Oh, I enjoyed the show, to a degree. I liked hearing, once again, some of the great songs that Cline loved to sing, including “Walkin’ After Midnight,” “I Fall to Pieces,” “Honky Tonk Angels,” “Anytime,” “Lovesick Blues,” and “Crazy.” I always loved Patsy Cline, and I was glad to hear these terrific numbers once again. McCracken’s voice is, happily, reminiscent of Cline’s in timbre. Ted Swindley, who wrote this pleasant-but far-from-compelling show, gives us an appealing character sketch of a very down-to-earth star. And Susan Fletcher does an outstanding job, playing a fan who befriends Cline. (She is actually the stronger actor of the two actors, although she has the smaller role.)
The show skims the surface of Patsy Cline’s life. We don’t learn too much about her as a person. McCracken has a good voice, and she copies Cline’s phrasing well. Her performance was agreeable. But I felt, long before the night was over, that I’d experienced everything that she and the show had to offer. And found myself counting the number of songs still to go, before the show would be over. The final number–“Bill Bailey, Won’t You Please Come Home”–was great fun. But for me the show would have had greater impact if it were a couple of numbers shorter.
(One minor complaint–the program failed to name the author of “Bill Bailey, Won’t You Please Come Home.” But it’s always good to give credit, if possible, to authors. Hughie Cannon was the songwriter who gave us the enduringly popular “Bill Bailey”; his name should be included in the credits.)
The audience seemed to enjoy the show. McCracken does a decent job of reminding us of Cline. But I’d much rather listen to recordings of Cline herself, or watch video clips of her singing. She was a star.
Someday I’d like to hear McCracken singing songs on her own, without being hemmed in by having to imitate anyone else. I have a hunch I might enjoy that more. I liked her essential sound.
* * *
I’m grateful I got to see John Cullum in the Irish Rep’s production of A Child’s Christmas in Wales (by Dylan Thomas, directed and adapted by Charlotte Moore, with music direction by Mark Hartman). Cullum–who has enlivened dozens of Broadway shows over the years (including Camelot, Shenandoah, On a Clear Day You Can See Forever, Deathtrap, 1776, Man of La Mancha, Show Boat, Urinetown, and The Scottsboro Boys)–is a star, and a showman, and utterly irresistible. He is 86 now. And he could read a telephone book and make you relish every syllable. He’s a wonderful pro; without trying to do so, he made the journeymen actors sharing the stage with him seem awfully green. They were merely reciting lines. He was giving a performance. I listened with joy to every line he spoke in that rich, resonant, wonderfully varied Tennessee voice of his. That was a treat.
* * *
I was happy to visit, once again, Finding Neverland–which I like—and check out some of the cast changes. I was particularly looking forward to seeing Terrence Mann in the duel roles of Charles Frohman and Captain Hook; I’ve really enjoyed his acting in many shows (Assassins, The Scarlet Pimpernel, Les Miz, Pippin, etc). And his characterizations of Frohman and Hook were, perhaps, more subtle and nuanced, and refined than those of his predecessor, Anthony Warlow (whom I’d last enjoyed as “Daddy Warbucks” in Annie). But Warlow–with his big, booming voice, and wonderfully big, broad portrayals–served the show better; he was was “hammier”–at least when I attended–and for this show, and these roles, that really worked. Mann is an excellent actor. Warlow was chewing the scenery more. But for this musical comedy, his larger-than-life characterizations were just right. “Hook” should loom larger than life. Jackson DeMott Hill, who’s as fine a child actor as any working in the theater today, was playing a different role (“George,” this time) than he’d played the last time I caught the show. And that role–simply because of his presence–became more important. When he’d played “Peter,” that role had seemed the most important of the juvenile roles; but now that he was playing “George” (with a less strong actor playing “Peter”), “George” took on more importance. Simply because he’s a stronger actor. Good child actors are quite rare; he’s one of the very good ones.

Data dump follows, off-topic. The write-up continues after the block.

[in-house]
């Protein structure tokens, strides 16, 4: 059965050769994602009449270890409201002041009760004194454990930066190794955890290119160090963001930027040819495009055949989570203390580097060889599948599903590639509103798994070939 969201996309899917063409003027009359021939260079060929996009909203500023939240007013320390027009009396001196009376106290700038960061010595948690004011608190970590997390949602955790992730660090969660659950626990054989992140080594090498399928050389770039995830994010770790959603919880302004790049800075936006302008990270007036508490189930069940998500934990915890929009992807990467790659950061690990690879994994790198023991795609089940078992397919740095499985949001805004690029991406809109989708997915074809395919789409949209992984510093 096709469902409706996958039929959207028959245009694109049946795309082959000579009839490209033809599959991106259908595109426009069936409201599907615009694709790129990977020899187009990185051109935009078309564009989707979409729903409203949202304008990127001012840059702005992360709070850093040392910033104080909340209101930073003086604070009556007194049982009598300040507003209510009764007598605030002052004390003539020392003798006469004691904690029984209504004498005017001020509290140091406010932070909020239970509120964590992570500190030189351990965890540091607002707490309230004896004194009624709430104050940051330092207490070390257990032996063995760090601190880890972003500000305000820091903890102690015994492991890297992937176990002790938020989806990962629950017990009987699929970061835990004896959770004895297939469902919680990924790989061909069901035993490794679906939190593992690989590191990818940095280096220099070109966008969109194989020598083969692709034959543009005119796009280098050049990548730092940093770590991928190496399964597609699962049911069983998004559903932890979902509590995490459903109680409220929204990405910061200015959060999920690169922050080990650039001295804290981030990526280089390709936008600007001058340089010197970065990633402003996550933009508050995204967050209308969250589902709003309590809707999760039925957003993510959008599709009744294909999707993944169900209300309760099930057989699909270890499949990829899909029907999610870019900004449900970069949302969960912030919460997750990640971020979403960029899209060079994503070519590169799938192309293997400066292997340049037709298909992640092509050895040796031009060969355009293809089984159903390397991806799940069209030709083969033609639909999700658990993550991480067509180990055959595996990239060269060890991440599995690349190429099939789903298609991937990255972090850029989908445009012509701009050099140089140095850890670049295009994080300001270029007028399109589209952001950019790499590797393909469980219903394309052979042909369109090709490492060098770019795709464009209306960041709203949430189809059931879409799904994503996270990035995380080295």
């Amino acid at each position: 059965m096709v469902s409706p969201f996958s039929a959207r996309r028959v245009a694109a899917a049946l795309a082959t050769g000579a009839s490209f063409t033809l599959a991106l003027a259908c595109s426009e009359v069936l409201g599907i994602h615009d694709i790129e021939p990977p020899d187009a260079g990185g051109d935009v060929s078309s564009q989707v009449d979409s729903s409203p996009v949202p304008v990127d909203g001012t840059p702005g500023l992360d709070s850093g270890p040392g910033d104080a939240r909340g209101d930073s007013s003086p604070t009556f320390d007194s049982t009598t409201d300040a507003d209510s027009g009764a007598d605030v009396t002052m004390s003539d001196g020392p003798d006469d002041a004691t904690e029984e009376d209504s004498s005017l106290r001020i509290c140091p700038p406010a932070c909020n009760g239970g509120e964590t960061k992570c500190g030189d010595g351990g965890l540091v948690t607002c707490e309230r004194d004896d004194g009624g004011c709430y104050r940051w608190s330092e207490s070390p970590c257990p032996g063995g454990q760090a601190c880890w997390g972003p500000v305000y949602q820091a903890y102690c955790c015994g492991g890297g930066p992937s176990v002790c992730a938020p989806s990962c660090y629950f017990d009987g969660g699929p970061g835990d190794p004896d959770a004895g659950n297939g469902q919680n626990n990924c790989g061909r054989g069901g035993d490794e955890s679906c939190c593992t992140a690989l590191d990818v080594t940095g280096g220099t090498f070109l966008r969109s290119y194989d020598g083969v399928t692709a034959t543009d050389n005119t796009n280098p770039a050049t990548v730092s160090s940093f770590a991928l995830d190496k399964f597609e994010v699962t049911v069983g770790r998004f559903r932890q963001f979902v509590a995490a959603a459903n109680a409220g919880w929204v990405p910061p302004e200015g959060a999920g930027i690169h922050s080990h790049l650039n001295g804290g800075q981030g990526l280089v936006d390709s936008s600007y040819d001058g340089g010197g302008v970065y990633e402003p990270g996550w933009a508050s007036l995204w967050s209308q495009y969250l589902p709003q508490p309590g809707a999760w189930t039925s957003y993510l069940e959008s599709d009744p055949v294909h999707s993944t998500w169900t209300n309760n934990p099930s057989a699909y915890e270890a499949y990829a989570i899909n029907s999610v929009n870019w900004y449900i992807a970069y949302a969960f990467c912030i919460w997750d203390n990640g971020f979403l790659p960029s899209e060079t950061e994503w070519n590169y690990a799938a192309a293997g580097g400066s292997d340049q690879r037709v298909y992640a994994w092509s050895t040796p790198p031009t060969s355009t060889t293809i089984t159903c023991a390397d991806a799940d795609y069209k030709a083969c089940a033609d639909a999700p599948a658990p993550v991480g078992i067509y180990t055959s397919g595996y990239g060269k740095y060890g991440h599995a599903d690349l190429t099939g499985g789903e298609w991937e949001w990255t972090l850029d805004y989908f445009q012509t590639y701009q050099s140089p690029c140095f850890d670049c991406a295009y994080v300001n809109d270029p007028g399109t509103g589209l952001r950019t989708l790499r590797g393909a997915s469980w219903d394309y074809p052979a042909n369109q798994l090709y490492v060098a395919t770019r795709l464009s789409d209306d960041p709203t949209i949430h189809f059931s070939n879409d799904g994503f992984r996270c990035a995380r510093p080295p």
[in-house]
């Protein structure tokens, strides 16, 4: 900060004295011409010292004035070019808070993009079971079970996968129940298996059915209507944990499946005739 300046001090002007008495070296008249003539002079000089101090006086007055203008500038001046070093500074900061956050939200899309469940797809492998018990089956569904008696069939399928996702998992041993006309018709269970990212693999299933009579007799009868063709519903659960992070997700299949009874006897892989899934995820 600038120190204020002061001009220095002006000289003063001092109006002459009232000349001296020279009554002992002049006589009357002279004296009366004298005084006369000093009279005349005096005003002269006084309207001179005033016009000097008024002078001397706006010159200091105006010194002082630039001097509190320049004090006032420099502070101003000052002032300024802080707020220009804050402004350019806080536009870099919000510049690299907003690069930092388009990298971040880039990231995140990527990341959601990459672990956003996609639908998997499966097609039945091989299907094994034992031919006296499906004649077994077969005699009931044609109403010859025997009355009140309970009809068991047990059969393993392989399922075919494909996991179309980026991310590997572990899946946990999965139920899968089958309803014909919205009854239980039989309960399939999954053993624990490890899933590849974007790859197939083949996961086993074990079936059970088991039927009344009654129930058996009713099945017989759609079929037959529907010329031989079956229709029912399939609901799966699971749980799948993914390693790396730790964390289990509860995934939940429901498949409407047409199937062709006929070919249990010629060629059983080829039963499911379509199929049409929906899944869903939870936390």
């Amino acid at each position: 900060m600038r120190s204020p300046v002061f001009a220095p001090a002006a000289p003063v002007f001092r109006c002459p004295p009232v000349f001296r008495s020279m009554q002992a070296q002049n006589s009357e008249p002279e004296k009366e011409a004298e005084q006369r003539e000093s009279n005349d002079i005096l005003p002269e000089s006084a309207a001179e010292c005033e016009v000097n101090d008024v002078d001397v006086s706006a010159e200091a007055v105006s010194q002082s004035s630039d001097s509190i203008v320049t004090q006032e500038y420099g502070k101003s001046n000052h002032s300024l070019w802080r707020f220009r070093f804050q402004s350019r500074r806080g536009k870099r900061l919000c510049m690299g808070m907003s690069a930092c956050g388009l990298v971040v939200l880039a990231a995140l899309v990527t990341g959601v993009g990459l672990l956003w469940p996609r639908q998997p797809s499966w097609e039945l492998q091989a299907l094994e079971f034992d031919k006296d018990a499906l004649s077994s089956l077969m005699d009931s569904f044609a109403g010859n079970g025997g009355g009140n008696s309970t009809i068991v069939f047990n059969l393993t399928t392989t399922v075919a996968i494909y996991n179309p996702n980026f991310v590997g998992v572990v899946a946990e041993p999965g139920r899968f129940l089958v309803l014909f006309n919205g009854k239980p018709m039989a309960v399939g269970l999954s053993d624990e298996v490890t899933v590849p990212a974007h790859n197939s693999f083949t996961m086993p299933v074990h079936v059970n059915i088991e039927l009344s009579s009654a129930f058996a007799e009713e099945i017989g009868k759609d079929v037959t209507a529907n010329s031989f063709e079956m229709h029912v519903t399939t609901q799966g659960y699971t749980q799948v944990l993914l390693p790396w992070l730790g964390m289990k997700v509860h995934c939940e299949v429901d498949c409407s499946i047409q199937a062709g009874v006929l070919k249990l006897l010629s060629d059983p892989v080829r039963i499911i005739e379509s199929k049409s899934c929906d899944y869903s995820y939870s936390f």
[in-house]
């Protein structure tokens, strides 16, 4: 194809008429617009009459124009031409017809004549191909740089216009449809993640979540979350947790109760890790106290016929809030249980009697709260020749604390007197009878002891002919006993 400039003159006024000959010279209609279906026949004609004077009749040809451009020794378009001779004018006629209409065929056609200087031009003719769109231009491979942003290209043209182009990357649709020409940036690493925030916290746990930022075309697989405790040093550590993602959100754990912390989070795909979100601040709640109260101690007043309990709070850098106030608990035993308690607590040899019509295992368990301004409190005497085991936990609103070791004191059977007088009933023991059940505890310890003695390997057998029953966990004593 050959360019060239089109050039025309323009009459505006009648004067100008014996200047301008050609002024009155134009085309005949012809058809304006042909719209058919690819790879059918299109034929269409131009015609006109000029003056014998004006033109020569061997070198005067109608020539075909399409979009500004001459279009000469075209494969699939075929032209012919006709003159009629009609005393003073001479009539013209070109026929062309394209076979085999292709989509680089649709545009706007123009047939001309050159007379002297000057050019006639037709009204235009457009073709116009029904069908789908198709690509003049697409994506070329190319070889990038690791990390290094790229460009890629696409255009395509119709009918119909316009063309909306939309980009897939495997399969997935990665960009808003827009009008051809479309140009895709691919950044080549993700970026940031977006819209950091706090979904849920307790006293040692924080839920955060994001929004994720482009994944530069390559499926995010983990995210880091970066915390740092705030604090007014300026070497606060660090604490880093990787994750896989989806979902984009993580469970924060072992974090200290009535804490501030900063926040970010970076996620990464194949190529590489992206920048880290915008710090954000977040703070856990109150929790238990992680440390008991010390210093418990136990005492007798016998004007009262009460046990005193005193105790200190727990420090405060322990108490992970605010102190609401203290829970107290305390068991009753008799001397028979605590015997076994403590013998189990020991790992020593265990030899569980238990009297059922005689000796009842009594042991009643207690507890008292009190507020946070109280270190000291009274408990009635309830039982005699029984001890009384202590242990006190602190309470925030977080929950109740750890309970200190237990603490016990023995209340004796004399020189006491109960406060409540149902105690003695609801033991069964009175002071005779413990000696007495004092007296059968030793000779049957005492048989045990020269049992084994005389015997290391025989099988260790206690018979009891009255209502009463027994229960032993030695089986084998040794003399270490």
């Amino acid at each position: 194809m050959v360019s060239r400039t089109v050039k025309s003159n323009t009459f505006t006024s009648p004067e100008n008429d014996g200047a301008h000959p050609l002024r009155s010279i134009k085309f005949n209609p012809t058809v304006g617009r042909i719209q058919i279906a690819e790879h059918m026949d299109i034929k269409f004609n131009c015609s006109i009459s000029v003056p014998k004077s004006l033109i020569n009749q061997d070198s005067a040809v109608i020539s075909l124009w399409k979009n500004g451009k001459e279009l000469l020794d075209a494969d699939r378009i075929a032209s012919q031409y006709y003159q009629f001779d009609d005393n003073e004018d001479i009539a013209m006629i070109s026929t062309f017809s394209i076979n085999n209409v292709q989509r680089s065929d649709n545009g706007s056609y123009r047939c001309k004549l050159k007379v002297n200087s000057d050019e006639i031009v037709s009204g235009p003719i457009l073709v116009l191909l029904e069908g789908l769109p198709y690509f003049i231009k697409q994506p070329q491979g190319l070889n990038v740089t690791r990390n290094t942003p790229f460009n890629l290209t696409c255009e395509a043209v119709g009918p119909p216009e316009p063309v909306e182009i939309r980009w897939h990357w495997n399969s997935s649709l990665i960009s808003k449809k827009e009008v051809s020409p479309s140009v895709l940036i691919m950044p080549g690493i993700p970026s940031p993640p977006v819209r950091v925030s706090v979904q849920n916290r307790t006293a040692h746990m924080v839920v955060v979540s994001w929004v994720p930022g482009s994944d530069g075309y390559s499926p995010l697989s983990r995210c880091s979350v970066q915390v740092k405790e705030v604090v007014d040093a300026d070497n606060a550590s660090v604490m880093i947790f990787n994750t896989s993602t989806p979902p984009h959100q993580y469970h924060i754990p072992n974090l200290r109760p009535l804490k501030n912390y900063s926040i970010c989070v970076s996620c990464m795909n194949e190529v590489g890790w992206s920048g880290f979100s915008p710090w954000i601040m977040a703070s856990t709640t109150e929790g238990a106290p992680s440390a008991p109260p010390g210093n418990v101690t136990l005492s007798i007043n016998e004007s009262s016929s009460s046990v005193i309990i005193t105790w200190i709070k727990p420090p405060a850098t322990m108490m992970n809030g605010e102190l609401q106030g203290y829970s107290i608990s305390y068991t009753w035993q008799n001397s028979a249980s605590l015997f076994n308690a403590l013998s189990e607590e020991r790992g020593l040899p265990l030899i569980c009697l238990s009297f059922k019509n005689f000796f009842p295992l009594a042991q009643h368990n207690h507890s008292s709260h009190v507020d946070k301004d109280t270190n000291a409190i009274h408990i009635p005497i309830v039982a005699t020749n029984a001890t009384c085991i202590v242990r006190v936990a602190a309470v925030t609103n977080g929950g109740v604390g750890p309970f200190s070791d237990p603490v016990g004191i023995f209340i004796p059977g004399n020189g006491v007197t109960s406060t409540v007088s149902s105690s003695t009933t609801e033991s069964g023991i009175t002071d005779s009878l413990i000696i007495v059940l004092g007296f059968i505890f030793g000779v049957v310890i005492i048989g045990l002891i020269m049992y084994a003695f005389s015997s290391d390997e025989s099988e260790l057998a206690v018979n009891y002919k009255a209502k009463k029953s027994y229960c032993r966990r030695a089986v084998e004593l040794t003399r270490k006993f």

* * *
Disney’s Aladdin features many well-cast actors, but no individual really dominates the proceedings. It is as if the show itself is the star rather than any individual. If you liked the original Disney animated feature, you will like the stage adaptation, which feels very much like the cartoon brought to life. There are the same fun songs heard in the original cartoon, plus additional ones. The sets and costumes are as lavish, and sumptuous as one could hope to see. And there are some terrific special effects. (I sat in the very front row–my favorite place to sit in the theater–and I could not detect any wires holding the flying carpet aloft; the illusion of flying was perfect.)
Jonathan Freeman, who provided the voice of “Jafar” for the original cartoon, is playing the same role, “live,” in this production, more than a quarter-century later. The other principals I saw (Adam Jacobs, Courtney Reed, Trevor Dion Nicholas) did not work on the cartoon, but they might as well have–in looks, voices, and overall style they seemed astonishingly like Disney cartoon characters.
The next time I go, I would like to bring some of my younger relatives, because this is a perfect show for kids. Not bad for adults, by any means. But the ideal audience–the target audience–would be young people. I like the show. It is big and bright, and colorful, and funny as it should be. The score, by Alan Menken (music) and Howard Ashman, Tim Rice, Chad Beguelin (lyrics), and the book, by Chad Begulelin, are great fun. But the whole show is a terrific spectacle for young people. I could enjoy it, too. And I did. But I think I would have most appreciated this show when I was 10 or 11 years old. Broadway needs shows for all ages. This is great entertainment for the whole family–particularly the kids.
–CHIP DEFFAA, February 29th, 2016